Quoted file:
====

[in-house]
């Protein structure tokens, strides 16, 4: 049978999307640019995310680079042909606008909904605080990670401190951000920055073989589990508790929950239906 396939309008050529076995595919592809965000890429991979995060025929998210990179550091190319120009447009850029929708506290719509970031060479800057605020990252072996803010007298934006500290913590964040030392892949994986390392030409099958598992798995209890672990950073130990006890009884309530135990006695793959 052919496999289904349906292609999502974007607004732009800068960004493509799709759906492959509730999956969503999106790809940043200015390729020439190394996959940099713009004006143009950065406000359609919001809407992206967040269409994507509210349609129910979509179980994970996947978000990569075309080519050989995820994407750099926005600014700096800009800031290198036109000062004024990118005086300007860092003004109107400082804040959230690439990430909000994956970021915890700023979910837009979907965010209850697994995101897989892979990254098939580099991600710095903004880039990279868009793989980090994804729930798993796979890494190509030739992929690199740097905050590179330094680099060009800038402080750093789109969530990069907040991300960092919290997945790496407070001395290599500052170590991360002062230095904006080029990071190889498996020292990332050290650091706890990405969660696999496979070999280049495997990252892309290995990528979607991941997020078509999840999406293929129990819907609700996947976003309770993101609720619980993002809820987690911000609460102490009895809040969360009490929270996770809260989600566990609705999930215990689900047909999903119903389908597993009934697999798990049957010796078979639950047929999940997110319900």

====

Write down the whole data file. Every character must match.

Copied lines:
[in-house]
């Protein structure tokens, strides 16, 4: 049978999307640019995310680079042909606008909904605080990670401190951000920055073989589990508790929950239906 396939309008050529076995595919592809965000890429991979995060025929998210990179550091190319120009447009850029929708506290719509970031060479800057605020990252072996803010007298934006500290913590964040030392892949994986390392030409099958598992798995209890672990950073130990006890009884309530135990006695793959 052919496999289904349906292609999502974007607004732009800068960004493509799709759906492959509730999956969503999106790809940043200015390729020439190394996959940099713009004006143009950065406000359609919001809407992206967040269409994507509210349609129910979509179980994970996947978000990569075309080519050989995820994407750099926005600014700096800009800031290198036109000062004024990118005086300007860092003004109107400082804040959230690439990430909000994956970021915890700023979910837009979907965010209850697994995101897989892979990254098939580099991600710095903004880039990279868009793989980090994804729930798993796979890494190509030739992929690199740097905050590179330094680099060009800038402080750093789109969530990069907040991300960092919290997945790496407070001395290599500052170590991360002062230095904006080029990071190889498996020292990332050290650091706890990405969660696999496979070999280049495997990252892309290995990528979607991941997020078509999840999406293929129990819907609700996947976003309770993101609720619980993002809820987690911000609460102490009895809040969360009490929270996770809260989600566990609705999930215990689900047909999903119903389908597993009934697999798990049957010796078979639950047929999940997110319900």